A recent Afrobarometer report released by the Centre for Democratic Development (CDD) suggests that almost 75 percent of Ghanaians are willing to accept restrictions on their freedom of movements, such as curfews and roadblocks, in times of security threats.
The report which was conducted between 16th September and 3rd October 2019 sampled views from some 2,400 “adult Ghanaians.”
“In late 2019, three-quarters (75%) of Ghanaians said the government should be able to curtail people’s movement in the face of threats to security,” the report said.
It however added that the willingness to accept government restrictions on movement was lower in the Greater Accra Region (64%) than in the Ashanti region (79%).
“While the data suggest that a majority of citizens are likely to adhere to the lockdown directive, significant proportions of the population – one in four citizens nationwide, one in three in Greater Accra, and one in five in Ashanti – expressed opposition, as of late 2019, to restrictions on their movements even in the face of a security threat.”
The report further added that the willingness to accept such restrictions was widespread across key socio-demographic groups, though slightly lower in cities than in rural areas and among those experiencing high-lived poverty compared to those who are economically better off.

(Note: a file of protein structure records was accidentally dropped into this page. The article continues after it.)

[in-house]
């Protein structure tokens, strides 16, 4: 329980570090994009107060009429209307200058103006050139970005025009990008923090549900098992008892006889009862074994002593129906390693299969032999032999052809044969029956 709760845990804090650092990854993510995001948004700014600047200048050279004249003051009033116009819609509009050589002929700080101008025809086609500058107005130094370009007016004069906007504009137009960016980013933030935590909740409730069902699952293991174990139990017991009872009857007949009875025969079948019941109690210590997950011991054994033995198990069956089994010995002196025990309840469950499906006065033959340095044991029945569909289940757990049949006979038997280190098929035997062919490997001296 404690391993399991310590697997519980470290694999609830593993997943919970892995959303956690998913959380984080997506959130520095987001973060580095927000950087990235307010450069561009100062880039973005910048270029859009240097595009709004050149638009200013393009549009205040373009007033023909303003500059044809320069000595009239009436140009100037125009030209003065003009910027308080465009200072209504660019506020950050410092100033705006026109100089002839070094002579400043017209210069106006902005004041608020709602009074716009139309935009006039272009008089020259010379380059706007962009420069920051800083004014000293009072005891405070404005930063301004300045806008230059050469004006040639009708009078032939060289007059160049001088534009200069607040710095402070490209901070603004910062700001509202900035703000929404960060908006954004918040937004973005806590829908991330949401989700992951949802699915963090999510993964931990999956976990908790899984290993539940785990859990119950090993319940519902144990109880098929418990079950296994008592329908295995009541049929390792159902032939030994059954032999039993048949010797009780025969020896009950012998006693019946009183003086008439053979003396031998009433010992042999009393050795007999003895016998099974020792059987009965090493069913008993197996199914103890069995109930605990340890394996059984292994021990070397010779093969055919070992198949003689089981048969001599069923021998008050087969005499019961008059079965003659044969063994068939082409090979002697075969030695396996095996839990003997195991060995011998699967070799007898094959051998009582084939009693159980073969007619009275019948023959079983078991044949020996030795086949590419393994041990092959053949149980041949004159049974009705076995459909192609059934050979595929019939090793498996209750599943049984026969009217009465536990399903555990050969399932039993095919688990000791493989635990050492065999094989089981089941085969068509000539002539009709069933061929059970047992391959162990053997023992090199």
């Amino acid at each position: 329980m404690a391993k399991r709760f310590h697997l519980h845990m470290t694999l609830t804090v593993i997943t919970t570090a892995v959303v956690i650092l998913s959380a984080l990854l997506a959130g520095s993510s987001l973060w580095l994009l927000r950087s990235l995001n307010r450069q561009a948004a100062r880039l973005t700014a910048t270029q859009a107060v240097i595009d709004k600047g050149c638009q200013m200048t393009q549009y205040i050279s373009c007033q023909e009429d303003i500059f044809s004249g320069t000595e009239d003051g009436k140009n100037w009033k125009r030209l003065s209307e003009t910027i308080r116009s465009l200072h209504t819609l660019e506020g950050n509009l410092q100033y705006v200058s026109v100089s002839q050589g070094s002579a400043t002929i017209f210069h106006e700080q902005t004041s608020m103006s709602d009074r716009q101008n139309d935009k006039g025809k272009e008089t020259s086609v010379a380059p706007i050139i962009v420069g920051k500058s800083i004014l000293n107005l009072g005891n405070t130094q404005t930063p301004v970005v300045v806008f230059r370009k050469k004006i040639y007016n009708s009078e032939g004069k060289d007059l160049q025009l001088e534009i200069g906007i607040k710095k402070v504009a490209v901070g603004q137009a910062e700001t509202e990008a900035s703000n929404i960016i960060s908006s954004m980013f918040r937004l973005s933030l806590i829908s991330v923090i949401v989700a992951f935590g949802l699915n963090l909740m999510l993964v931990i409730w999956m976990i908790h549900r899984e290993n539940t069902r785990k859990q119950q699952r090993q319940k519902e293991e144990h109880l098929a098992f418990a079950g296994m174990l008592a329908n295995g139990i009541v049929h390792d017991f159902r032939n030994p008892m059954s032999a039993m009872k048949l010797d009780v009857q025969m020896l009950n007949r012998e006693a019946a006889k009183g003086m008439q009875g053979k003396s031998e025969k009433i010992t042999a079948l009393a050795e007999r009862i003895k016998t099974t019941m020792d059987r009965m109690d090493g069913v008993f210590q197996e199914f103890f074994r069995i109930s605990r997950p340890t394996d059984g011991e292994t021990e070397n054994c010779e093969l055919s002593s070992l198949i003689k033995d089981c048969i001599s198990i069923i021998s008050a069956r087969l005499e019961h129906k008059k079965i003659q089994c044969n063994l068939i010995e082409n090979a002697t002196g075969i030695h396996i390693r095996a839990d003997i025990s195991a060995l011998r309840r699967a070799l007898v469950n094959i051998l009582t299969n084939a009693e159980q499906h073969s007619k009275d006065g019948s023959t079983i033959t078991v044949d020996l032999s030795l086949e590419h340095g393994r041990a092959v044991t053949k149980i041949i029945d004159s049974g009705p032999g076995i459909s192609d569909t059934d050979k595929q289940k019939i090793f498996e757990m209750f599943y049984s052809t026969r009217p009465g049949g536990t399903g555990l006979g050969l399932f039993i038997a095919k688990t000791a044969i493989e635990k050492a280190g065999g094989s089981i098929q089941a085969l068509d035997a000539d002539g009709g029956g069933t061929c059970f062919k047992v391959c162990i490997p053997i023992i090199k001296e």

The report was conducted ahead of the lockdown of Accra, Tema, Kasoa and Kumasi by government in a bid to curb the novel coronavirus which has infected some 152 people in Ghana.
Five people who also tested positive to the disease have lost their lives.
The lockdown announced by President Nana Addo Dankwa Akufo-Addo begun today, Monday, March 30, 2020 as part of measures to combat the virus.
Ghana’s coronavirus case count has risen from 137 to 152 in the period between the March 27 announcement of the partial lockdown and its commencement today, Monday, March 30, 2020.
One person has also died in the period raising Ghana’s death count to five.
Whilst some roads have been devoid of activity, others have seen some police presence to enforce the lockdown.
During the two-week partial lockdown, citizens in affected areas are advised to only leave their homes in search of essential items or activities.
The lockdown was preceded by panic buying in major business centres in the affected areas.
Markets were overwhelmed by customers and gas filling stations also had to deal with heavy human traffic over the weekend.
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